Vienna Psychoanalytic Society are an Electronica dance, alternative, pop band from Waterloo and Toronto Canada, whose catchy and diverse songs are a bench mark for guitar and electronic fused music. Following the success of their first album, “State of Mind,” in 2009, which featured in the MTV shows “The Real World: D.C.,” “Styl’d” and “Bad Girls Club”, they released their second album “Anthems for the Disillusioned” in May 2011. The band don’t disappoint with their collection of experimental guitar riffs and multi-layered retro/poppy/industrial synths.
Far from Perfect
“Far from perfect” appears to be a song about a man feeling the pressure of the rat-race, but despite his desire to be successful, acknowledges his own limits. The song begins with a fragmented sounds cape which kick-start’s with a military style drum beat, which suggests a battleground (this theme runs throughout the song). It’s this opening musical interlude that showcases the diverse musical sounds. From wavy and whirly synths to New Order-esque guitar riffs, which play in juxtaposition against more scrapey guitar riffs, which later become unified and cohesive within the song. “Far from perfect” embraces musical influences, whilst sounding fresh and polished. Surprisingly it’s the drum beats, which play a significant part as they morph from the military, to an industrial, Zooropa style adding a more insular mood to the song. However, what’s interesting about “Far from Perfect” is the shooting-style sound effects, which add a darker element to the song, suggesting subtle despair and manifests itself as a metaphor for the song. It also adds an abstract undertone, to the lyrically concise and reality stricken chorus: “Far from perfect, far from perfect, far from perfect I never said I was…”.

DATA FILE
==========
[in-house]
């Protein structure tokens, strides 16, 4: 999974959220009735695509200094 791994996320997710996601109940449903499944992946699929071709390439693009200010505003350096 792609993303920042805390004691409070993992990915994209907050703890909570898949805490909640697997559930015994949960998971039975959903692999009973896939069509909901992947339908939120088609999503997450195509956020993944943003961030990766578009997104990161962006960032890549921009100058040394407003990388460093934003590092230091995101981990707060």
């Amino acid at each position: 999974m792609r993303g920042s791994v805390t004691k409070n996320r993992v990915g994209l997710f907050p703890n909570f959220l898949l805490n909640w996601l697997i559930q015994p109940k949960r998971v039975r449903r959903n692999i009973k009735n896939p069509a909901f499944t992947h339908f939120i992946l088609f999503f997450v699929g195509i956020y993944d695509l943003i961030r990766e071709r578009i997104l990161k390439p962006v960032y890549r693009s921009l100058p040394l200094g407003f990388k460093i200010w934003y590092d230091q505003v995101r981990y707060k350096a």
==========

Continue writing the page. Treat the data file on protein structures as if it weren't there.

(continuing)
The girl in the silver dress
“The girl in the silver dress” appears to be a song about the value of love and how it revitalised a person’s life when they had previously been in a dark place. The opening lyrics: “Detached from my normal state. Heavily invested in routine and fate. You made me forget about everything” candidly reveals the core dark insular emotions that lurked deep within. Starting with bouncy, thumping, space drums, “the girl in the silver dress” experiments with an array of sounds, including industrial drums, which chop in and out of the song. Furnished with a dark velvet backdrop of synths, “the girl in the silver dress” is vocally delivered in a metallic, electronic, slurry drone against the murky, brooding synth waves that slither like a snake in a dark, deviant underworld. It’s when the chorus erupts that these synths are replaced by a stilaphone-sounding keyboard, adding a more spacey, glam rock vibe to the song. However, it is within the outro that the music becomes more free, adopting Primal Scream type euphoric sounds, crossing over into an acid-rock genre that floats wistfully in sonic space…
Chip on my shoulder
“Chip on my shoulder” takes more of a quasi-political stance which I interpret to be about capitalism, where the vocals are delivered on a megaphone platform which captures the fiery angst of the song. Pulsating with a thumping fast tempo, it’s the weighty guitar riffs and poppy synths that charge the John Lyndon type rants into the spotlight: “these people don’t know what life is about…”. With a brief vocal interlude which, followed by a myriad of quintessential 80’s synth-pop, “Chip on my shoulder” is a dynamic track, where the walls are painted red, pink and black.
Culture of Idiocy
“Culture of Idiocy” is a song which appears to be slating culture and is possibly VPS’s most original song, embracing a spectrum of intricate sounds which all shine vividly in their own right. Lyrically the song captures the frustrations of modern society: “ I don’t care about celebrity .. who they sleep with, what they wear… “ In particular the acoustic guitar strumming intro, accompanied with electronic drums and sonic rimmed base showcases the diversity of the song. With electronically enhanced vocals, “Culture of Idiocy’s” metallic backdrop becomes more magnified with its vibrato, distorted, textured guitar interlude, over-driving towards the Edge’s territory. With its brooding synths and distinctive dual vocal interlude: “Why don’t you put your arms around me”, “Culture of Idiocy” is musically impressive, which ends on an electrifying crescendo.